Note: The following is an excerpt from this week’s Earnings Trends report. You can access the full report that contains detailed historical actual and estimates for the current and following periods, please click here>>>
Here are the key points:
The picture emerging from the Q2 earnings season is one of continued resilience and strength, with an above-average proportion of companies not only beating estimates but also providing reassuring guidance for the coming periods.
For the 452 S&P 500 companies that have reported Q2 results, total earnings are down -9.6% from the same period last year on +0.4% higher revenues, with 78.8% beating EPS estimates and 65.0% beating revenue estimates.
For the Tech sector, we now have Q2 results for 81.0% of the sector’s total market capitalization in the index. Total earnings for these companies are down -2.4% on -0.2% lower revenues, with 81.7% beating EPS estimates and 80.0% beating revenue estimates.
For 2023 Q3, S&P 500 earnings are currently expected to be down -2.2% on +0.3% higher revenues. Excluding the Energy sector, Q3 earnings for the rest of the index would be up +3.3% on +3.0% higher revenues.
For 2023 Q2, S&P 500 earnings are on track to decline -8.2% from the same period last year on +0.8% higher revenues. This would follow the -3.4% decline in index earnings in the preceding period (2023 Q1) and the -5.4% decline in the last quarter of 2022.
In other words, 2023 Q2 is expected to be the third consecutive quarter of declining S&P 500 earnings. The expectation currently is for another earnings decline in Q3 of -2.2%, after which growth turns positive in Q4 and continues in 2024. In fact, Q3 earnings would be positive had it not been for the Energy sector drag.
Image Source: Zacks Investment Research
As you can see from these quarterly earnings-growth expectations, the long-feared recession doesn’t show up in this near-term earnings outlook. A big-picture view of corporate profitability on a long-term basis doesn’t leave much room for a recession either, as you can see in the chart below.
Image Source: Zacks Investment Research
These growth expectations reflect current bottom-up consensus earnings estimates for the individual S&P 500 companies that, in turn, are based on the estimates from individual sell-side analysts that cover those companies.
Predicting recessions is beyond the core competence of equity research analysts. But they do keep a close eye on the evolving business trends for the companies and industries they follow. Analysts maintain elaborate financial models for the companies in their coverage, which allows them to come up with their earnings, revenues, and other estimates.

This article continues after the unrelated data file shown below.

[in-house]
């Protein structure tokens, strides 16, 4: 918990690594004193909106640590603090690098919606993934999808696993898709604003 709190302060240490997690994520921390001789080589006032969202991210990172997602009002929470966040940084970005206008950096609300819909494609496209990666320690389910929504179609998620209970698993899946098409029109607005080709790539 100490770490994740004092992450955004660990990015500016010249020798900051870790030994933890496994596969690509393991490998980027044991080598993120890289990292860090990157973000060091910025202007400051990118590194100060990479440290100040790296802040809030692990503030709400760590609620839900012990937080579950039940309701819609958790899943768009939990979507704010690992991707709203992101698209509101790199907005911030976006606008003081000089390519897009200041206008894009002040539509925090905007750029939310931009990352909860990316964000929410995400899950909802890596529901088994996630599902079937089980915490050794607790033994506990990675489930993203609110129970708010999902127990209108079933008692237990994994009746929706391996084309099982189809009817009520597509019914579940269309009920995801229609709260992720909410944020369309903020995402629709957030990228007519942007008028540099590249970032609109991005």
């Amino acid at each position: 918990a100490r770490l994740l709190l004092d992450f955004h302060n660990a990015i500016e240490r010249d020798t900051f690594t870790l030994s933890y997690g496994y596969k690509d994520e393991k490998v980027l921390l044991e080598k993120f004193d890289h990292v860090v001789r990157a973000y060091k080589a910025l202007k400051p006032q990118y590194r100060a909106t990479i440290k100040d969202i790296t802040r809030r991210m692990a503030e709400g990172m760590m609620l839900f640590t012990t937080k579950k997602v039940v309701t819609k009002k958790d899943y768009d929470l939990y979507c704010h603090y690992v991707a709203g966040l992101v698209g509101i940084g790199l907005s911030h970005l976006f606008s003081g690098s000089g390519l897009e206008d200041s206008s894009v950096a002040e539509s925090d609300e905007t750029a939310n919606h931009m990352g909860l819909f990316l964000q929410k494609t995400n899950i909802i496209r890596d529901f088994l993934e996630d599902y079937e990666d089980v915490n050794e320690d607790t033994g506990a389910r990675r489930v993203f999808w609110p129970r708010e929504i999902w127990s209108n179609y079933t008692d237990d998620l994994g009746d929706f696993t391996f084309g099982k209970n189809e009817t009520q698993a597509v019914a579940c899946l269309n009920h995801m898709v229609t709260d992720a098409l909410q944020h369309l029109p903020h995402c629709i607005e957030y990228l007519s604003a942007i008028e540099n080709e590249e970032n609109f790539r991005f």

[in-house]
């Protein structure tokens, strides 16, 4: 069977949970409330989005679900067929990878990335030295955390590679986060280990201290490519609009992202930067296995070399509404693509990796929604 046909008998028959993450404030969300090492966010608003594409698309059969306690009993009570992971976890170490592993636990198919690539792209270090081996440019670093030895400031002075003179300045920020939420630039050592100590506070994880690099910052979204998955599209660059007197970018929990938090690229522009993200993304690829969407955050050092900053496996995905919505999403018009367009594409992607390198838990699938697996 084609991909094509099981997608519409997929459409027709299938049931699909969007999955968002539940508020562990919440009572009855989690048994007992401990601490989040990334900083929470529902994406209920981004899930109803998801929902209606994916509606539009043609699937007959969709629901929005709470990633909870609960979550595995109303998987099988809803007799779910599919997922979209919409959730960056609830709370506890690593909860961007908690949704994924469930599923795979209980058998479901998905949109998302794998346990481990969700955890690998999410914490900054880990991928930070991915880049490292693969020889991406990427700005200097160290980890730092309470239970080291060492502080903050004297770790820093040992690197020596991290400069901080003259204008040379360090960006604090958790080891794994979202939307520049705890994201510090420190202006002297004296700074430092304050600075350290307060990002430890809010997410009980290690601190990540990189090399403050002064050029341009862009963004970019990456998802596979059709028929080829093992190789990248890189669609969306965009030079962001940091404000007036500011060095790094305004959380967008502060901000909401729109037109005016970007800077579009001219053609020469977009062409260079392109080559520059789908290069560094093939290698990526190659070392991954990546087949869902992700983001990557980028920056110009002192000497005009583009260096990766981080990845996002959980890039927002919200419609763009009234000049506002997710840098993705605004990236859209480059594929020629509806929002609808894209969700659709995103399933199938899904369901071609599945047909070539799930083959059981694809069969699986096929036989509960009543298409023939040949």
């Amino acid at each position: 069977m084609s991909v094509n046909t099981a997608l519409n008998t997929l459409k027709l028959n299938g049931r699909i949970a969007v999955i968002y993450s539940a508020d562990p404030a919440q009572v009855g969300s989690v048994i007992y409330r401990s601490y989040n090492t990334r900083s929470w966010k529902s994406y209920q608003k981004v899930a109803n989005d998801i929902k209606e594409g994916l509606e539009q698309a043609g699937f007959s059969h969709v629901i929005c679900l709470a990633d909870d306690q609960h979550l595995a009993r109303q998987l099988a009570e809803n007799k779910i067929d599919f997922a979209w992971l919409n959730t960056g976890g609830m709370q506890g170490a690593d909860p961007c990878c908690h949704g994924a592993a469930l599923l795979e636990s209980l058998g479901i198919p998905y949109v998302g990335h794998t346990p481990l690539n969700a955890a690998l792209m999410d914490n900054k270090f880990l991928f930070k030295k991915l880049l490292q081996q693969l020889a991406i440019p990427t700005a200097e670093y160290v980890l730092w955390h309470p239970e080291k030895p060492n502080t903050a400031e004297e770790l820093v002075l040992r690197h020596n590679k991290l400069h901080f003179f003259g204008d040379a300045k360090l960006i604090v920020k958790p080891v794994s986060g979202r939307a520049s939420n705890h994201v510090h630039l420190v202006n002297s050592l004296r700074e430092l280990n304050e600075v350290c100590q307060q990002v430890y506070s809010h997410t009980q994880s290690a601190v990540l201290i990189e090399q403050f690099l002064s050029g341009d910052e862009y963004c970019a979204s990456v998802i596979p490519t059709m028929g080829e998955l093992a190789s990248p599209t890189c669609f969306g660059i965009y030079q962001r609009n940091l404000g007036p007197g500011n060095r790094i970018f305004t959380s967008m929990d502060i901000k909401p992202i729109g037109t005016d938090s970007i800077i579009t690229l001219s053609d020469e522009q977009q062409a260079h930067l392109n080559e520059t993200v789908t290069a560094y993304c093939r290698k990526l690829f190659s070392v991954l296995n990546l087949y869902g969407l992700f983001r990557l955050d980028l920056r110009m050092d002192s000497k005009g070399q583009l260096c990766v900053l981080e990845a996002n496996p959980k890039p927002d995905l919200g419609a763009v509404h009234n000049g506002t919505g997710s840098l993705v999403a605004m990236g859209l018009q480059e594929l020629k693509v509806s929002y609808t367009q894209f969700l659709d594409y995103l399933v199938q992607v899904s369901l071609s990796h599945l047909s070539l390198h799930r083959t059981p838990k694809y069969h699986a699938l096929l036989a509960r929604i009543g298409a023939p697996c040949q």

We at Zacks make it our business to closely monitor how analysts’ earnings estimates evolve over time. In fact, our rating system, the Zacks Rank, is based on earnings estimate revisions.
Regular readers of our earnings commentary know that we have flagged a notable stabilization in the estimate revisions trend since the start of 2023 Q2, reversing the persistently negative trend that had been in place for almost a year prior.
Earnings estimates in the aggregate for the S&P 500 index have come down only a touch since the start of April, with a number of key sectors starting to see modest positive estimate revisions. These sectors include Construction, Industrial Products, Autos, Tech, Medical, and Retail.
You can see this in how estimates for the current period (2023 Q3) have been evolving in recent days for some of this year’s market leaders like Amazon AMZN, Meta Platforms META, Alphabet GOOGL, and others.
Meta is currently expected to bring in $3.44 per share in earnings in Q3 on $33.45 billion in revenues, representing year-over-year growth rates of +109.8% and +20.7%, respectively. Please note that the $3.44 per share Q3 estimate for Meta has risen +16.6% over the past month.
The current Q3 estimate for Amazon has literally been shooting higher, with the current estimate up +43.6% over the past month. The same for Alphabet has risen by +7.5% over the same time period.
Hard to tell at this stage if the revisions trend will remain on its recent positive trajectory or revert back to its original negative trend. But it is nevertheless a market-friendly development.
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